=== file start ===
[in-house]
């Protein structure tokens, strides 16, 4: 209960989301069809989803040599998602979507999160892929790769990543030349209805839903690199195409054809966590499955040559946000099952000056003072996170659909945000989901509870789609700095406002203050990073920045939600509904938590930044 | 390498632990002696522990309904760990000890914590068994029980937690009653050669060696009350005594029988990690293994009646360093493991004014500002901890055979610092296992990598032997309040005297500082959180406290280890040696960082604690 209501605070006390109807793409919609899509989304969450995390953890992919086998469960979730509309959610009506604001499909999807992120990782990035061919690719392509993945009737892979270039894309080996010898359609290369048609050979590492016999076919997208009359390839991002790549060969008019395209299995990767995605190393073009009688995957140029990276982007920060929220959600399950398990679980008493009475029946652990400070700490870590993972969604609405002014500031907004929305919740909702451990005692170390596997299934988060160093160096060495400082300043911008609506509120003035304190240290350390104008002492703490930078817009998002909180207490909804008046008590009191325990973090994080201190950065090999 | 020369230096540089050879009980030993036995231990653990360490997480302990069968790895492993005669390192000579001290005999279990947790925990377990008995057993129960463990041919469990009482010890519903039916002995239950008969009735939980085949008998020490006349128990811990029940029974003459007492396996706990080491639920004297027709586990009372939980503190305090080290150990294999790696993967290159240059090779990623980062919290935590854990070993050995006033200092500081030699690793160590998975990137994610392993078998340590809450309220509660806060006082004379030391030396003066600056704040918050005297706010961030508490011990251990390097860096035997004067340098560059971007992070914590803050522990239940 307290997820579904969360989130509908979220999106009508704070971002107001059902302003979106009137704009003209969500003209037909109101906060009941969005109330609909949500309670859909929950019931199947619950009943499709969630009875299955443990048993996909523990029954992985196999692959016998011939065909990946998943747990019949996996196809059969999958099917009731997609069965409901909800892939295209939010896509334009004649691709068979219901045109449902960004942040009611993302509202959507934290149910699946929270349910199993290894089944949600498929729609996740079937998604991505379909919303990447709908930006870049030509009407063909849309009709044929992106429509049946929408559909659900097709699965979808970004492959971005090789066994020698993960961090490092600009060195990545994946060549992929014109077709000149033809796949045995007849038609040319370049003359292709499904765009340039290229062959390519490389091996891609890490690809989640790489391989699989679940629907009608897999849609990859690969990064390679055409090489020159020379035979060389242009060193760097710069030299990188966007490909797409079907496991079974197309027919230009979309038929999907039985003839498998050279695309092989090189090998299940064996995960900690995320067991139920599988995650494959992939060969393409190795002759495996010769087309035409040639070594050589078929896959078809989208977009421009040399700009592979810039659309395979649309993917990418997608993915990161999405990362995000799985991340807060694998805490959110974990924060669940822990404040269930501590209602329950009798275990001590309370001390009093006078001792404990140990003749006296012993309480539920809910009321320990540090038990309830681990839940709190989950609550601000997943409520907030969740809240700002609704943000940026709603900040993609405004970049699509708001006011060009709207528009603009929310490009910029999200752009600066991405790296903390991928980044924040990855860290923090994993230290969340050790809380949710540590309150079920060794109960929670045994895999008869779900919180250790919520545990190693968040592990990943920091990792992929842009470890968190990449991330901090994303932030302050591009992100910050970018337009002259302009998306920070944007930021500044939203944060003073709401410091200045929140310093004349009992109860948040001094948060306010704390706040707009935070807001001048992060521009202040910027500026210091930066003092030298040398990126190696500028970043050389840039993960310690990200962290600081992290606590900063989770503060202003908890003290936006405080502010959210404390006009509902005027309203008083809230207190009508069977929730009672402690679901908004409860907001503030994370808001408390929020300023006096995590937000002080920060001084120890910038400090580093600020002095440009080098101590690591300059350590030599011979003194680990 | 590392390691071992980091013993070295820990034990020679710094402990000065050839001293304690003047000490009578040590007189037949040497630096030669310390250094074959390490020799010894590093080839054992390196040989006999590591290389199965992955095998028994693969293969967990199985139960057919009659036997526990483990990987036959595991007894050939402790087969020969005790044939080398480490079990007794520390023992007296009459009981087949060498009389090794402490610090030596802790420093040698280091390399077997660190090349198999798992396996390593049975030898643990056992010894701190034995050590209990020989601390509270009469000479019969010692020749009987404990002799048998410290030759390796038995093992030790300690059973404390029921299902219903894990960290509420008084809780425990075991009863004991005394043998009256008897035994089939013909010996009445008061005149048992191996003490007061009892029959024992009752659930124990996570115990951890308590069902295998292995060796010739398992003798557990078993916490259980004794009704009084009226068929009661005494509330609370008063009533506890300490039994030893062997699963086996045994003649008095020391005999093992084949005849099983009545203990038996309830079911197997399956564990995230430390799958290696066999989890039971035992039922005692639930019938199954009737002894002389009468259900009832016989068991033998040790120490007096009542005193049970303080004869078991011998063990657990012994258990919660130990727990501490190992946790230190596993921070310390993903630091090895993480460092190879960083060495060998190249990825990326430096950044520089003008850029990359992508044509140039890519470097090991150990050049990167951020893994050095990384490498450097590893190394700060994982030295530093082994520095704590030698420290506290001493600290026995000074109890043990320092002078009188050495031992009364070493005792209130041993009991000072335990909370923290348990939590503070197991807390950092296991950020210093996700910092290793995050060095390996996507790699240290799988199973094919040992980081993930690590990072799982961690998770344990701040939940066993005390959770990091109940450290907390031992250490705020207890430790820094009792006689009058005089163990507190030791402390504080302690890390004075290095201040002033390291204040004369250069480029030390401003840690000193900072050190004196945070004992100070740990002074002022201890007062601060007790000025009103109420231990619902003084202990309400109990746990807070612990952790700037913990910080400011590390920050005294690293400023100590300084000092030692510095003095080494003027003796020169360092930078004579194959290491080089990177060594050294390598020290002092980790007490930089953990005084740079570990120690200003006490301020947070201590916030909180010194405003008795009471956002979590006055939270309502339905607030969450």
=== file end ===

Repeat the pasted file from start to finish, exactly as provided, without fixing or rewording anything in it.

[in-house]
């Protein structure tokens, strides 16, 4: 209960989301069809989803040599998602979507999160892929790769990543030349209805839903690199195409054809966590499955040559946000099952000056003072996170659909945000989901509870789609700095406002203050990073920045939600509904938590930044 | 390498632990002696522990309904760990000890914590068994029980937690009653050669060696009350005594029988990690293994009646360093493991004014500002901890055979610092296992990598032997309040005297500082959180406290280890040696960082604690 209501605070006390109807793409919609899509989304969450995390953890992919086998469960979730509309959610009506604001499909999807992120990782990035061919690719392509993945009737892979270039894309080996010898359609290369048609050979590492016999076919997208009359390839991002790549060969008019395209299995990767995605190393073009009688995957140029990276982007920060929220959600399950398990679980008493009475029946652990400070700490870590993972969604609405002014500031907004929305919740909702451990005692170390596997299934988060160093160096060495400082300043911008609506509120003035304190240290350390104008002492703490930078817009998002909180207490909804008046008590009191325990973090994080201190950065090999 | 020369230096540089050879009980030993036995231990653990360490997480302990069968790895492993005669390192000579001290005999279990947790925990377990008995057993129960463990041919469990009482010890519903039916002995239950008969009735939980085949008998020490006349128990811990029940029974003459007492396996706990080491639920004297027709586990009372939980503190305090080290150990294999790696993967290159240059090779990623980062919290935590854990070993050995006033200092500081030699690793160590998975990137994610392993078998340590809450309220509660806060006082004379030391030396003066600056704040918050005297706010961030508490011990251990390097860096035997004067340098560059971007992070914590803050522990239940 307290997820579904969360989130509908979220999106009508704070971002107001059902302003979106009137704009003209969500003209037909109101906060009941969005109330609909949500309670859909929950019931199947619950009943499709969630009875299955443990048993996909523990029954992985196999692959016998011939065909990946998943747990019949996996196809059969999958099917009731997609069965409901909800892939295209939010896509334009004649691709068979219901045109449902960004942040009611993302509202959507934290149910699946929270349910199993290894089944949600498929729609996740079937998604991505379909919303990447709908930006870049030509009407063909849309009709044929992106429509049946929408559909659900097709699965979808970004492959971005090789066994020698993960961090490092600009060195990545994946060549992929014109077709000149033809796949045995007849038609040319370049003359292709499904765009340039290229062959390519490389091996891609890490690809989640790489391989699989679940629907009608897999849609990859690969990064390679055409090489020159020379035979060389242009060193760097710069030299990188966007490909797409079907496991079974197309027919230009979309038929999907039985003839498998050279695309092989090189090998299940064996995960900690995320067991139920599988995650494959992939060969393409190795002759495996010769087309035409040639070594050589078929896959078809989208977009421009040399700009592979810039659309395979649309993917990418997608993915990161999405990362995000799985991340807060694998805490959110974990924060669940822990404040269930501590209602329950009798275990001590309370001390009093006078001792404990140990003749006296012993309480539920809910009321320990540090038990309830681990839940709190989950609550601000997943409520907030969740809240700002609704943000940026709603900040993609405004970049699509708001006011060009709207528009603009929310490009910029999200752009600066991405790296903390991928980044924040990855860290923090994993230290969340050790809380949710540590309150079920060794109960929670045994895999008869779900919180250790919520545990190693968040592990990943920091990792992929842009470890968190990449991330901090994303932030302050591009992100910050970018337009002259302009998306920070944007930021500044939203944060003073709401410091200045929140310093004349009992109860948040001094948060306010704390706040707009935070807001001048992060521009202040910027500026210091930066003092030298040398990126190696500028970043050389840039993960310690990200962290600081992290606590900063989770503060202003908890003290936006405080502010959210404390006009509902005027309203008083809230207190009508069977929730009672402690679901908004409860907001503030994370808001408390929020300023006096995590937000002080920060001084120890910038400090580093600020002095440009080098101590690591300059350590030599011979003194680990 | 590392390691071992980091013993070295820990034990020679710094402990000065050839001293304690003047000490009578040590007189037949040497630096030669310390250094074959390490020799010894590093080839054992390196040989006999590591290389199965992955095998028994693969293969967990199985139960057919009659036997526990483990990987036959595991007894050939402790087969020969005790044939080398480490079990007794520390023992007296009459009981087949060498009389090794402490610090030596802790420093040698280091390399077997660190090349198999798992396996390593049975030898643990056992010894701190034995050590209990020989601390509270009469000479019969010692020749009987404990002799048998410290030759390796038995093992030790300690059973404390029921299902219903894990960290509420008084809780425990075991009863004991005394043998009256008897035994089939013909010996009445008061005149048992191996003490007061009892029959024992009752659930124990996570115990951890308590069902295998292995060796010739398992003798557990078993916490259980004794009704009084009226068929009661005494509330609370008063009533506890300490039994030893062997699963086996045994003649008095020391005999093992084949005849099983009545203990038996309830079911197997399956564990995230430390799958290696066999989890039971035992039922005692639930019938199954009737002894002389009468259900009832016989068991033998040790120490007096009542005193049970303080004869078991011998063990657990012994258990919660130990727990501490190992946790230190596993921070310390993903630091090895993480460092190879960083060495060998190249990825990326430096950044520089003008850029990359992508044509140039890519470097090991150990050049990167951020893994050095990384490498450097590893190394700060994982030295530093082994520095704590030698420290506290001493600290026995000074109890043990320092002078009188050495031992009364070493005792209130041993009991000072335990909370923290348990939590503070197991807390950092296991950020210093996700910092290793995050060095390996996507790699240290799988199973094919040992980081993930690590990072799982961690998770344990701040939940066993005390959770990091109940450290907390031992250490705020207890430790820094009792006689009058005089163990507190030791402390504080302690890390004075290095201040002033390291204040004369250069480029030390401003840690000193900072050190004196945070004992100070740990002074002022201890007062601060007790000025009103109420231990619902003084202990309400109990746990807070612990952790700037913990910080400011590390920050005294690293400023100590300084000092030692510095003095080494003027003796020169360092930078004579194959290491080089990177060594050294390598020290002092980790007490930089953990005084740079570990120690200003006490301020947070201590916030909180010194405003008795009471956002979590006055939270309502339905607030969450």